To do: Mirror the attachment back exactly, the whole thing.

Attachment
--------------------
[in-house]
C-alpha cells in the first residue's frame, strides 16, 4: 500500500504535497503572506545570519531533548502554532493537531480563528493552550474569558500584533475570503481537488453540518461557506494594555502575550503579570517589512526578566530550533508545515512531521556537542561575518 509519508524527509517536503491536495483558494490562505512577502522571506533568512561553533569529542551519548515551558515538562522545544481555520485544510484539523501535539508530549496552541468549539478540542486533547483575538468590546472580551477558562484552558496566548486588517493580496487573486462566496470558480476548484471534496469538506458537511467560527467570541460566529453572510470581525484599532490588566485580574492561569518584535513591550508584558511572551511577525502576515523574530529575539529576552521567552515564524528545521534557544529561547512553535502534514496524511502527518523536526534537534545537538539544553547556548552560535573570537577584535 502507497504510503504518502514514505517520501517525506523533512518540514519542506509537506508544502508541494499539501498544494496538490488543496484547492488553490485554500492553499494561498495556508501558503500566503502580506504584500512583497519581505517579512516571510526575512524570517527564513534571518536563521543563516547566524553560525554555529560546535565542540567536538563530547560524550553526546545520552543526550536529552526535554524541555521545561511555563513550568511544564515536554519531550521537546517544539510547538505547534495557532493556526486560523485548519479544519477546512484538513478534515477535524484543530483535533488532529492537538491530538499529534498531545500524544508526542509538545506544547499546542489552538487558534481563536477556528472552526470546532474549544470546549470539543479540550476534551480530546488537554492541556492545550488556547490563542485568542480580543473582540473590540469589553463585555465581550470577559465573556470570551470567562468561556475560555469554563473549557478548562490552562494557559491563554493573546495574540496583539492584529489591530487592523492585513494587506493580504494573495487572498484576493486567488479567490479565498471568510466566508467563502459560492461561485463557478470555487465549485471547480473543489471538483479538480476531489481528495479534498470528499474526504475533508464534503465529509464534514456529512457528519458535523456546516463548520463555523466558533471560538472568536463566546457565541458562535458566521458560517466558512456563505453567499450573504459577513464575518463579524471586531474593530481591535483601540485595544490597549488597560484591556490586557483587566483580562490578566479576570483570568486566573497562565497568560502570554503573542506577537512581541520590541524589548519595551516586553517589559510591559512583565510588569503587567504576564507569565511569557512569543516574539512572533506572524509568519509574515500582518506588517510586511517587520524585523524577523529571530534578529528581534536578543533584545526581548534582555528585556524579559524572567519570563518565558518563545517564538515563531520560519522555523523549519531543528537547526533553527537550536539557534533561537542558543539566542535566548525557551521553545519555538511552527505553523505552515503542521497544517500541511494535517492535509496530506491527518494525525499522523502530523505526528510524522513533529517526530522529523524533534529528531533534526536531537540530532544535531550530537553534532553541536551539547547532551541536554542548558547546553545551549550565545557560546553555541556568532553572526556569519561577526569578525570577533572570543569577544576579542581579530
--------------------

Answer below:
[in-house]
C-alpha cells in the first residue's frame, strides 16, 4: 500500500504535497503572506545570519531533548502554532493537531480563528493552550474569558500584533475570503481537488453540518461557506494594555502575550503579570517589512526578566530550533508545515512531521556537542561575518 509519508524527509517536503491536495483558494490562505512577502522571506533568512561553533569529542551519548515551558515538562522545544481555520485544510484539523501535539508530549496552541468549539478540542486533547483575538468590546472580551477558562484552558496566548486588517493580496487573486462566496470558480476548484471534496469538506458537511467560527467570541460566529453572510470581525484599532490588566485580574492561569518584535513591550508584558511572551511577525502576515523574530529575539529576552521567552515564524528545521534557544529561547512553535502534514496524511502527518523536526534537534545537538539544553547556548552560535573570537577584535 502507497504510503504518502514514505517520501517525506523533512518540514519542506509537506508544502508541494499539501498544494496538490488543496484547492488553490485554500492553499494561498495556508501558503500566503502580506504584500512583497519581505517579512516571510526575512524570517527564513534571518536563521543563516547566524553560525554555529560546535565542540567536538563530547560524550553526546545520552543526550536529552526535554524541555521545561511555563513550568511544564515536554519531550521537546517544539510547538505547534495557532493556526486560523485548519479544519477546512484538513478534515477535524484543530483535533488532529492537538491530538499529534498531545500524544508526542509538545506544547499546542489552538487558534481563536477556528472552526470546532474549544470546549470539543479540550476534551480530546488537554492541556492545550488556547490563542485568542480580543473582540473590540469589553463585555465581550470577559465573556470570551470567562468561556475560555469554563473549557478548562490552562494557559491563554493573546495574540496583539492584529489591530487592523492585513494587506493580504494573495487572498484576493486567488479567490479565498471568510466566508467563502459560492461561485463557478470555487465549485471547480473543489471538483479538480476531489481528495479534498470528499474526504475533508464534503465529509464534514456529512457528519458535523456546516463548520463555523466558533471560538472568536463566546457565541458562535458566521458560517466558512456563505453567499450573504459577513464575518463579524471586531474593530481591535483601540485595544490597549488597560484591556490586557483587566483580562490578566479576570483570568486566573497562565497568560502570554503573542506577537512581541520590541524589548519595551516586553517589559510591559512583565510588569503587567504576564507569565511569557512569543516574539512572533506572524509568519509574515500582518506588517510586511517587520524585523524577523529571530534578529528581534536578543533584545526581548534582555528585556524579559524572567519570563518565558518563545517564538515563531520560519522555523523549519531543528537547526533553527537550536539557534533561537542558543539566542535566548525557551521553545519555538511552527505553523505552515503542521497544517500541511494535517492535509496530506491527518494525525499522523502530523505526528510524522513533529517526530522529523524533534529528531533534526536531537540530532544535531550530537553534532553541536551539547547532551541536554542548558547546553545551549550565545557560546553555541556568532553572526556569519561577526569578525570577533572570543569577544576579542581579530